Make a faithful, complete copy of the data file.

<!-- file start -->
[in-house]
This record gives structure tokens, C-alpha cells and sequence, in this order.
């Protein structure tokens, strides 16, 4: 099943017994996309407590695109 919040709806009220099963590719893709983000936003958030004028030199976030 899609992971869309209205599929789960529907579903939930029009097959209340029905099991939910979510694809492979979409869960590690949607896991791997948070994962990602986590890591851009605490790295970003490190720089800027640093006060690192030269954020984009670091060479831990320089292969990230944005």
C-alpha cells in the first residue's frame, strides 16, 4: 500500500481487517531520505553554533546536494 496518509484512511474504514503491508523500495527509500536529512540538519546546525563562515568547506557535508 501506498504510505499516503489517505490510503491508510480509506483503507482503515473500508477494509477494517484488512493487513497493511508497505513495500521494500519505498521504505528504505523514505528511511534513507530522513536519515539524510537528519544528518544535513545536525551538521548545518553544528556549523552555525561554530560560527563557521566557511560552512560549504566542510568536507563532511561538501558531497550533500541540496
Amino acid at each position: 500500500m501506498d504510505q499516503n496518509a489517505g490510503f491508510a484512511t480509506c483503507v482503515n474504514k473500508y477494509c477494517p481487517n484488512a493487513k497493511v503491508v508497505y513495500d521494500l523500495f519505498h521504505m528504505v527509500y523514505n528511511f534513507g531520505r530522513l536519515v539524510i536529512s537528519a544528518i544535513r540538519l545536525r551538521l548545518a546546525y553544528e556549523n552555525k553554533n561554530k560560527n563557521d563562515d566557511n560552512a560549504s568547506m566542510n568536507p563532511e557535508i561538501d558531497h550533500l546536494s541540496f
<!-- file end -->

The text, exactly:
[in-house]
This record gives structure tokens, C-alpha cells and sequence, in this order.
């Protein structure tokens, strides 16, 4: 099943017994996309407590695109 919040709806009220099963590719893709983000936003958030004028030199976030 899609992971869309209205599929789960529907579903939930029009097959209340029905099991939910979510694809492979979409869960590690949607896991791997948070994962990602986590890591851009605490790295970003490190720089800027640093006060690192030269954020984009670091060479831990320089292969990230944005």
C-alpha cells in the first residue's frame, strides 16, 4: 500500500481487517531520505553554533546536494 496518509484512511474504514503491508523500495527509500536529512540538519546546525563562515568547506557535508 501506498504510505499516503489517505490510503491508510480509506483503507482503515473500508477494509477494517484488512493487513497493511508497505513495500521494500519505498521504505528504505523514505528511511534513507530522513536519515539524510537528519544528518544535513545536525551538521548545518553544528556549523552555525561554530560560527563557521566557511560552512560549504566542510568536507563532511561538501558531497550533500541540496
Amino acid at each position: 500500500m501506498d504510505q499516503n496518509a489517505g490510503f491508510a484512511t480509506c483503507v482503515n474504514k473500508y477494509c477494517p481487517n484488512a493487513k497493511v503491508v508497505y513495500d521494500l523500495f519505498h521504505m528504505v527509500y523514505n528511511f534513507g531520505r530522513l536519515v539524510i536529512s537528519a544528518i544535513r540538519l545536525r551538521l548545518a546546525y553544528e556549523n552555525k553554533n561554530k560560527n563557521d563562515d566557511n560552512a560549504s568547506m566542510n568536507p563532511e557535508i561538501d558531497h550533500l546536494s541540496f